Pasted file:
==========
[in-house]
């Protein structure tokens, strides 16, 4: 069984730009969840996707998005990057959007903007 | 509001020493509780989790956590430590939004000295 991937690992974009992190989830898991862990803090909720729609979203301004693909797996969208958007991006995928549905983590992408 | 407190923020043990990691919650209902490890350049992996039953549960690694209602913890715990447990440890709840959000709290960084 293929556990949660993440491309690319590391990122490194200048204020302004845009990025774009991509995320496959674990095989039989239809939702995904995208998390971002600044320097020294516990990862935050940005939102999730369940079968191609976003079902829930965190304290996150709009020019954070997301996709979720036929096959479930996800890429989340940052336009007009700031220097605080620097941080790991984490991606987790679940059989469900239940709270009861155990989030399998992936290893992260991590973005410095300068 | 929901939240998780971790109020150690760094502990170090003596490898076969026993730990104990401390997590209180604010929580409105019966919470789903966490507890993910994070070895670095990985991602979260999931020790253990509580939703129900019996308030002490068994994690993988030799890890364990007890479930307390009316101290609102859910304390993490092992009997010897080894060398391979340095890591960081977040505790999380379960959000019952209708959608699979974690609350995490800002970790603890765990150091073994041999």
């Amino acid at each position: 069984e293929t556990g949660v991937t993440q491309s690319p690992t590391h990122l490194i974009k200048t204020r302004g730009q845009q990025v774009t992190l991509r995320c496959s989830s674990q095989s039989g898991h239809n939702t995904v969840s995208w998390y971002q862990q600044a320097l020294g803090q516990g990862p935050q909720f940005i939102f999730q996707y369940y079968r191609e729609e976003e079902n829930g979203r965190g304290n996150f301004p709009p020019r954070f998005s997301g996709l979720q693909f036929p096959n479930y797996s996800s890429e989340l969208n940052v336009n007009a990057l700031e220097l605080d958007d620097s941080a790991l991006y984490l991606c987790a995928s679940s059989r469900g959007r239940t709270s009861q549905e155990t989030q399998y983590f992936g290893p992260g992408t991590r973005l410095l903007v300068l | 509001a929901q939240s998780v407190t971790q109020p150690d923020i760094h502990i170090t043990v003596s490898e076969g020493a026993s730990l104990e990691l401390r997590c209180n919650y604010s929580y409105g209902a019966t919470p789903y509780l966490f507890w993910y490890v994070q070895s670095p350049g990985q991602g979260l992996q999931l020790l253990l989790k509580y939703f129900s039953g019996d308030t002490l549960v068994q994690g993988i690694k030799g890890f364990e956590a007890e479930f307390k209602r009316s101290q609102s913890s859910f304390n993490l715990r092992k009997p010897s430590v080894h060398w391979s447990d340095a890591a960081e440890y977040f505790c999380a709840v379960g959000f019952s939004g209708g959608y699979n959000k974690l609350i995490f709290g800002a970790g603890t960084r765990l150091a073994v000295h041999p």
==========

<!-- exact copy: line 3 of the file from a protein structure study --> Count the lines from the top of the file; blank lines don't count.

């Amino acid at each position: 069984e293929t556990g949660v991937t993440q491309s690319p690992t590391h990122l490194i974009k200048t204020r302004g730009q845009q990025v774009t992190l991509r995320c496959s989830s674990q095989s039989g898991h239809n939702t995904v969840s995208w998390y971002q862990q600044a320097l020294g803090q516990g990862p935050q909720f940005i939102f999730q996707y369940y079968r191609e729609e976003e079902n829930g979203r965190g304290n996150f301004p709009p020019r954070f998005s997301g996709l979720q693909f036929p096959n479930y797996s996800s890429e989340l969208n940052v336009n007009a990057l700031e220097l605080d958007d620097s941080a790991l991006y984490l991606c987790a995928s679940s059989r469900g959007r239940t709270s009861q549905e155990t989030q399998y983590f992936g290893p992260g992408t991590r973005l410095l903007v300068l | 509001a929901q939240s998780v407190t971790q109020p150690d923020i760094h502990i170090t043990v003596s490898e076969g020493a026993s730990l104990e990691l401390r997590c209180n919650y604010s929580y409105g209902a019966t919470p789903y509780l966490f507890w993910y490890v994070q070895s670095p350049g990985q991602g979260l992996q999931l020790l253990l989790k509580y939703f129900s039953g019996d308030t002490l549960v068994q994690g993988i690694k030799g890890f364990e956590a007890e479930f307390k209602r009316s101290q609102s913890s859910f304390n993490l715990r092992k009997p010897s430590v080894h060398w391979s447990d340095a890591a960081e440890y977040f505790c999380a709840v379960g959000f019952s939004g209708g959608y699979n959000k974690l609350i995490f709290g800002a970790g603890t960084r765990l150091a073994v000295h041999p």